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April 20, 2006
Andy Pycroft, Zimbabwe's team manager, wants to put in the background the politics and the economics that have afflicted Zimbabwe's cricket in recent times. Instead he wants to concentrate on developing their reconstructed, inexperienced side for their forthcoming trip to the Caribbean.
"We're looking at cricket not politics and trying to prepare this new side as quickly as we can."
As they prepare to head for the West Indies for a series of seven one-day internationals, starting on April 29, Pycroft is optimistic they will make the type of progress to ensure they return to Test cricket early next year.
"We wouldn't be doing what we're doing unless we believe it was possible," Pycroft said. "The time frame set to try and get back into Test cricket is February next year.
"We've very much been focused on one-day cricket because we believe that's the way to bring the side through and then get back into longer cricket once we've got the experience that we need."
Pycroft, who played three Tests and 20 one-day internationals for Zimbabwe between 1983 and 1992, was speaking from Harare during an interview with CMC CricketPlus during the third day of the Carib Beer Challenge final between Trinidad and Tobago and Barbados at Guracara Park on Monday.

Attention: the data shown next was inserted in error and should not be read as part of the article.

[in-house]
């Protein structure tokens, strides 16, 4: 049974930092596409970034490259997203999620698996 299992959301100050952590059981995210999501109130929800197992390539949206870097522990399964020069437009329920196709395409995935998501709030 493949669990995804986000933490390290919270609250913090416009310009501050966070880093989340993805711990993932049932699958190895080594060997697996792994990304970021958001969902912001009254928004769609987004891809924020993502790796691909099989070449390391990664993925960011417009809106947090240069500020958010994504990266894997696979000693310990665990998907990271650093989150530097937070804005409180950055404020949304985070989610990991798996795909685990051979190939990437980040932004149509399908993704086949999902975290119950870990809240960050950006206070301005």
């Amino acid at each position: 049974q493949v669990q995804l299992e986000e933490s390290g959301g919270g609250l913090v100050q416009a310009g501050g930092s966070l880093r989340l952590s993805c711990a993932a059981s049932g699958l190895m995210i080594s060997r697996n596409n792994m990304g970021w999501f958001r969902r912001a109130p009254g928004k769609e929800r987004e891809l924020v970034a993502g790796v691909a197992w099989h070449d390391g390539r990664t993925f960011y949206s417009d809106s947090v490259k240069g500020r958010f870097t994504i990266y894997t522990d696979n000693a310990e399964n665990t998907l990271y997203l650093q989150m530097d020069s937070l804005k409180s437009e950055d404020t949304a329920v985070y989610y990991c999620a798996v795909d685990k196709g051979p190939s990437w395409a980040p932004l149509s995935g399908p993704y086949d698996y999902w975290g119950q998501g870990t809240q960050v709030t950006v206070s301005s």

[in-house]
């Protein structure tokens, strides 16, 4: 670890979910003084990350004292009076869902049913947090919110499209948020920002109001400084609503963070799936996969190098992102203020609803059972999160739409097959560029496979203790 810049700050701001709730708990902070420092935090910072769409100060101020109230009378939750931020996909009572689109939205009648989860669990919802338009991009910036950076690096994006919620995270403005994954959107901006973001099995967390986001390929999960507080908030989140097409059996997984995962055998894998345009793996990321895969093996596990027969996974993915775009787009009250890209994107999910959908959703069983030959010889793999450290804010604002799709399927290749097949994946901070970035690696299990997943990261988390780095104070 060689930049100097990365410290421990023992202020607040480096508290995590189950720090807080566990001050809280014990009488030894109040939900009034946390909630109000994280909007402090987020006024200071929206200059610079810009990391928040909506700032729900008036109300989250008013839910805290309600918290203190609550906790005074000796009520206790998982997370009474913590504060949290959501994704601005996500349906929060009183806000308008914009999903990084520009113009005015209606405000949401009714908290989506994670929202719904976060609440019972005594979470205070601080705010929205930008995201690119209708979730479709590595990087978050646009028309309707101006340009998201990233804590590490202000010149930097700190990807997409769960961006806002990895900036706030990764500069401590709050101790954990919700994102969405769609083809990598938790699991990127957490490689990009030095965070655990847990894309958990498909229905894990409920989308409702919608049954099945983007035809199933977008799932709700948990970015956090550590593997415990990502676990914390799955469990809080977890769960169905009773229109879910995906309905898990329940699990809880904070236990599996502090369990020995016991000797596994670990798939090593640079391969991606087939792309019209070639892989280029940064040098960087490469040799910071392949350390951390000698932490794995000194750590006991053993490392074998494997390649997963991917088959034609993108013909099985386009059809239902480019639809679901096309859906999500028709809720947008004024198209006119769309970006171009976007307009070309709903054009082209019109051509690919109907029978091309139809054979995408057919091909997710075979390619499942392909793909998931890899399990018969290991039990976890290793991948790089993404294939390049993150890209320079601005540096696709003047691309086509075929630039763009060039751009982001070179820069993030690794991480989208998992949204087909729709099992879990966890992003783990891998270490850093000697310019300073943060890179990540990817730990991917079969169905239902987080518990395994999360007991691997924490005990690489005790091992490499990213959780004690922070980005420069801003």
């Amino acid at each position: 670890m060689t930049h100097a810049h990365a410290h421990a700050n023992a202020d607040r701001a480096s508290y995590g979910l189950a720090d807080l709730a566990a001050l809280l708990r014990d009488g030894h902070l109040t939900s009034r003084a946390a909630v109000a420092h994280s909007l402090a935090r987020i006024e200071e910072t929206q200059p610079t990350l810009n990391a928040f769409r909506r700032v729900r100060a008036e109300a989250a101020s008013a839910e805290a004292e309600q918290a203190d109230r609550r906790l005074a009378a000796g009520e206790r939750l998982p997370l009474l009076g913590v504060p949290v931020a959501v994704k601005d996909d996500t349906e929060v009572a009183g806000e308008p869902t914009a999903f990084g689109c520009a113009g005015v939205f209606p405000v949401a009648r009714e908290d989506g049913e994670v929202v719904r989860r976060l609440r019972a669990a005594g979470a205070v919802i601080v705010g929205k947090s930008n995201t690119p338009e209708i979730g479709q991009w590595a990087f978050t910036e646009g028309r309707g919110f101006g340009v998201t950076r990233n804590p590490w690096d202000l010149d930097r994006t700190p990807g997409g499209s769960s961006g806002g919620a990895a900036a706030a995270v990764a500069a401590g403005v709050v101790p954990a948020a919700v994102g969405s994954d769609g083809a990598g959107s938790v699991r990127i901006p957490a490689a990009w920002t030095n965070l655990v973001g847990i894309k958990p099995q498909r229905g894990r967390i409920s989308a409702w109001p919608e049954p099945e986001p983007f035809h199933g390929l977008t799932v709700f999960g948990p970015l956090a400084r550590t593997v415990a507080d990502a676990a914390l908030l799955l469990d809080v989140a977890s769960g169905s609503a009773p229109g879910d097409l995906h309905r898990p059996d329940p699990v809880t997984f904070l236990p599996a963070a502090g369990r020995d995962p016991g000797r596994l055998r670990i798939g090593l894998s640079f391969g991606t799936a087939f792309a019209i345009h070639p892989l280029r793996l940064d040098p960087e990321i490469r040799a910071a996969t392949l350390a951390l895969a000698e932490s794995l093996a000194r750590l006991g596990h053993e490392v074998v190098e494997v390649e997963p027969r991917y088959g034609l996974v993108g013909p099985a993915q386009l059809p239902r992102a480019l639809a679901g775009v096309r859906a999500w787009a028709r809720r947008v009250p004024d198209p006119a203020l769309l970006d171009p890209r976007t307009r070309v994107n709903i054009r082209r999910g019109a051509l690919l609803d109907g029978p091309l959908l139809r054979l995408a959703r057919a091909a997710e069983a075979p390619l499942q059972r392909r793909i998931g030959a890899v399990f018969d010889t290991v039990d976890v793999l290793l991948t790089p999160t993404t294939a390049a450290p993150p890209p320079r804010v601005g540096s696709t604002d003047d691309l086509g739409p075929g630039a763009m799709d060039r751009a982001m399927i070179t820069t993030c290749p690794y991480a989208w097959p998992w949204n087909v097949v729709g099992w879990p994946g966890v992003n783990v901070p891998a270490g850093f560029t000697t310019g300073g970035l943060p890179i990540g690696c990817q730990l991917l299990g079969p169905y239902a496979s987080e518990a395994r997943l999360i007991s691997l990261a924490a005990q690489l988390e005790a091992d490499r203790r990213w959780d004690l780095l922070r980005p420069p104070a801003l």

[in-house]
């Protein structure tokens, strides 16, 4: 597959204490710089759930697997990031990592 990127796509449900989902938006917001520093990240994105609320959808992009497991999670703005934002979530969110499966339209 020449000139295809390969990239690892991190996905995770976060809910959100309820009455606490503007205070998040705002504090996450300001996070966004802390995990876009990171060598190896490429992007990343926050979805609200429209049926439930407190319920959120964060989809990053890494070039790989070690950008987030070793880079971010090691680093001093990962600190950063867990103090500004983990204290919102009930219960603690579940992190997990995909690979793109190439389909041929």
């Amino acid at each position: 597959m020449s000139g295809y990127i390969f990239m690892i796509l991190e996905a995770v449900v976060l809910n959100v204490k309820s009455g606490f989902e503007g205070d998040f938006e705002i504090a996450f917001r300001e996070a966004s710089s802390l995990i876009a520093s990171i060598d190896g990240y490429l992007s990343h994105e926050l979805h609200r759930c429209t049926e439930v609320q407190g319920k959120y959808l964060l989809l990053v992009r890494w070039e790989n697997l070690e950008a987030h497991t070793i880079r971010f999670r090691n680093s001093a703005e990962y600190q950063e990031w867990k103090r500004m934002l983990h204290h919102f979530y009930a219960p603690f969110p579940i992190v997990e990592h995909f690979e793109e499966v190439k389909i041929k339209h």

A series victory, he admitted, would certainly raise a lot of eyebrows. "A lot of people have written Zimbabwe cricket off with the problems they've had, but there is still a lot of potential there."
Their 16-man squad, led by Terrance Duffin, includes several players with very little international experience, but the manager is upbeat about the preparations.
"The mood's been very good. It's a very young side. The average age is only something just over 20 years old, forced on us because a lot of players have given up in the recent past," Pycroft said. "The side we've got together has been practising hard over the last five or six weeks. They are learning quickly and playing quite well. The strength of the side is more in the bowling department. The batting is quite inexperienced."
Prior to coming to the Caribbean, Zimbabwe played against Kenya and after the ODIs against the West Indies, they will remain for a triangular limited-overs series in Trinidad that also involves Bermuda and Canada.
"We want these lads to get as much experience as possible. A lot of these guys haven't played at international level," Pycroft said. "They are getting better and better. The aim of this tour is to give them experience as quickly as possible and to be as competitive as possible. There is no doubt we can do it."
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